Regular Dental Visits
Going to the dentist for a cleaning and check-up twice per year works well for most people. Regular visits allow your dentist to find early signs of disease and treat these problems at a manageable stage. People with a high risk of dental disease may need to visit more frequently - sometimes every three to four months, or more. This high-risk group includes:
- People with gum disease
- People with a weak immune response to bacterial infections
- People who are prone to cavities and dental plaque buildup
Your dental needs change over the course of your lifetime. In times of stress or illness, you may need to see the dentist/hygienist more often than usual. The dentist may help you to fight off a temporary infection or treat changes in your mouth. Ask our dentist about the best schedule for your routine dental visits.
Child Dental care
It's important to get an early start on dental care so that your child will be accustomed to taking care of their oral health. The CDA encourages the assessment of infants, by a dentist, within 6 months of the eruption of the first tooth or by one year of age.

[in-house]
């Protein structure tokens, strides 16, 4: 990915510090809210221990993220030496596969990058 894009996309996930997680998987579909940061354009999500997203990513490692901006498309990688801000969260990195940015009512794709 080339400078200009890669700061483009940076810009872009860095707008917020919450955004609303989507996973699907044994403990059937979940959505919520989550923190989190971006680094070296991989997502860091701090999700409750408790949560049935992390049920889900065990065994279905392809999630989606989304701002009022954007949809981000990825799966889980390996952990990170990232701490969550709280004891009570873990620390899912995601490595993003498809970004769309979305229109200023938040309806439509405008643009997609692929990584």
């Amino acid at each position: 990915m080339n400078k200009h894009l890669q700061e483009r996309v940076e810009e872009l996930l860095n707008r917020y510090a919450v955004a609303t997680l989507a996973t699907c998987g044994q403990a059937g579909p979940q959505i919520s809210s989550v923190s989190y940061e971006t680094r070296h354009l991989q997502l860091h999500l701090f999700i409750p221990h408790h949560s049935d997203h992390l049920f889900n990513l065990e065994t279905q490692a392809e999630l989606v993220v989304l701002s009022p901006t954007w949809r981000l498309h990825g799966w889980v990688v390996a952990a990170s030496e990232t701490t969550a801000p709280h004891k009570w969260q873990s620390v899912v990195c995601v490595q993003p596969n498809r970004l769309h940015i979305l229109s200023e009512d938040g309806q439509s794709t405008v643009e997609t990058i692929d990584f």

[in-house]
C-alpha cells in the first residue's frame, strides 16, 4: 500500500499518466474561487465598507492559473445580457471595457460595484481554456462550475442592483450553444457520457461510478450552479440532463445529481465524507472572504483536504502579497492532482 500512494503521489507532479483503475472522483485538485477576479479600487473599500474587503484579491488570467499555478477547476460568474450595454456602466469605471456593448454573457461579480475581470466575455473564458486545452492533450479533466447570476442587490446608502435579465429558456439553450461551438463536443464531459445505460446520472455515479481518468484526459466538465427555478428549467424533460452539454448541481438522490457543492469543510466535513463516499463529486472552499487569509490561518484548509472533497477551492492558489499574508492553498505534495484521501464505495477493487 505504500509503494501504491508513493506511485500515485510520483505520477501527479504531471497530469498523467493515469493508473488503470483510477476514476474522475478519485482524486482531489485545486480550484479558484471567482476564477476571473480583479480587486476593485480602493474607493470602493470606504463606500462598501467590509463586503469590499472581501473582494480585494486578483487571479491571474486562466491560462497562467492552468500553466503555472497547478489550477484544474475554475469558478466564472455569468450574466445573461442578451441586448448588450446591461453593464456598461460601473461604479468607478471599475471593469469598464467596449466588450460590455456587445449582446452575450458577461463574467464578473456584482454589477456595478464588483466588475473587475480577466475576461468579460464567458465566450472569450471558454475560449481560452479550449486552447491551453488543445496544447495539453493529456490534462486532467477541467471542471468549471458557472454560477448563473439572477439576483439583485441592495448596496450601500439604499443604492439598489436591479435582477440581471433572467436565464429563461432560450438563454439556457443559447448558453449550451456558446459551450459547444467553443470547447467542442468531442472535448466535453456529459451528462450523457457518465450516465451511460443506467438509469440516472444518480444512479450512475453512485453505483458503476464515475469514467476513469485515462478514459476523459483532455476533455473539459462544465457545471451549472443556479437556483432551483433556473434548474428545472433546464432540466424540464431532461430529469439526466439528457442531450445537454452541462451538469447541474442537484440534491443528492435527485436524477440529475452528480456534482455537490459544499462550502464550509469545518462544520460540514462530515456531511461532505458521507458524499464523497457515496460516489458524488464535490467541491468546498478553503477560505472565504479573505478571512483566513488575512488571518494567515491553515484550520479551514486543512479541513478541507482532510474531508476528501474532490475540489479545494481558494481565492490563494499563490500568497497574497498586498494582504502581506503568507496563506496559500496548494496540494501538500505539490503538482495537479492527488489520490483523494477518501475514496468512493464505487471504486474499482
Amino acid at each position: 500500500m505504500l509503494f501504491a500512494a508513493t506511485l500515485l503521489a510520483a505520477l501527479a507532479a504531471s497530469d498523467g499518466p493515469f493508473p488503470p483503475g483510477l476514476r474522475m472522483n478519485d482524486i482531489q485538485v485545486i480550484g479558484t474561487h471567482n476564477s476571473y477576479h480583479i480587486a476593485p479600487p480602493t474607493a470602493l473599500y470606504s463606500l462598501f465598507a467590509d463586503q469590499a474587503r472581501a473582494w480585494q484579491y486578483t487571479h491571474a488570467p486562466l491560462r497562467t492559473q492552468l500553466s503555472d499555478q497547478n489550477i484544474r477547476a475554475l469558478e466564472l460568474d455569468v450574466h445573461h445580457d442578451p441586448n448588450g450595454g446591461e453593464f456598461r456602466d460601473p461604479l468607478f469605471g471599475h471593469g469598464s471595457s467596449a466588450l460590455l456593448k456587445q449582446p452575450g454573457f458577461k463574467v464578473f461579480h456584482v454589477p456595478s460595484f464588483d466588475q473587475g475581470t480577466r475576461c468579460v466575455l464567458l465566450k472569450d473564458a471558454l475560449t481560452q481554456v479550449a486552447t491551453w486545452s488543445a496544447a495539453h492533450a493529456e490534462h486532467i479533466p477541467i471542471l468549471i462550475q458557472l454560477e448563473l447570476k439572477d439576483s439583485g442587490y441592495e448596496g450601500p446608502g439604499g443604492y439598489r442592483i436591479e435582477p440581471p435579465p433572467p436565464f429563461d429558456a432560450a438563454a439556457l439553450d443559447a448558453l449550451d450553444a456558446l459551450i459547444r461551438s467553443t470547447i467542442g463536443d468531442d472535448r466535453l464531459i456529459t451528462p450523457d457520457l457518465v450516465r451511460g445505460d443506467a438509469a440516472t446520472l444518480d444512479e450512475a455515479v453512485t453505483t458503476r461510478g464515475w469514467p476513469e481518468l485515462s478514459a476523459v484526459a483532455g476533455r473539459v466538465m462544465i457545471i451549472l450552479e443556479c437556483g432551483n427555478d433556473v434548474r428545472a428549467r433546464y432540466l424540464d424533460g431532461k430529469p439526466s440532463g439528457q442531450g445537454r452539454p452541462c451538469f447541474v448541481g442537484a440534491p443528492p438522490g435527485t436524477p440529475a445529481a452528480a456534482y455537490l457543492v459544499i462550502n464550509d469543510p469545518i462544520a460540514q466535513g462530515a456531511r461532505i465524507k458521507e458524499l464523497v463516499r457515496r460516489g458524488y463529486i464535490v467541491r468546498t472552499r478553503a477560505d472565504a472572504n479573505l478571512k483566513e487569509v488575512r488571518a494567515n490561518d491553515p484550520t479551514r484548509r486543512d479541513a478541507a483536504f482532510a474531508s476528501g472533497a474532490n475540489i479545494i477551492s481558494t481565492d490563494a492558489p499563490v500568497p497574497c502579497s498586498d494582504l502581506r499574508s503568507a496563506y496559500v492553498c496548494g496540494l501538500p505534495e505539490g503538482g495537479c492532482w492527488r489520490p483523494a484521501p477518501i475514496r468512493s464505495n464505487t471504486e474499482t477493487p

It's important to make the first visit a positive experience for your child - one reason why it's best to visit before a problem develops. If you are a nervous dental patient, ask your spouse or another family member to take the child for the appointment. If your child senses that you are nervous, he or she may feel nervous too. When you talk to your child about going to the dentist, explain what will happen without adding things like "it won't hurt" or "don't be scared."
Be sure to get an early start on regular dental care at home. Start cleaning your child's mouth with a soft damp cloth before teeth come in and continue with a soft toothbrush once he or she has a first tooth. Limit the number of sugary treats you give your child, and focus on healthy food choices from the very beginning.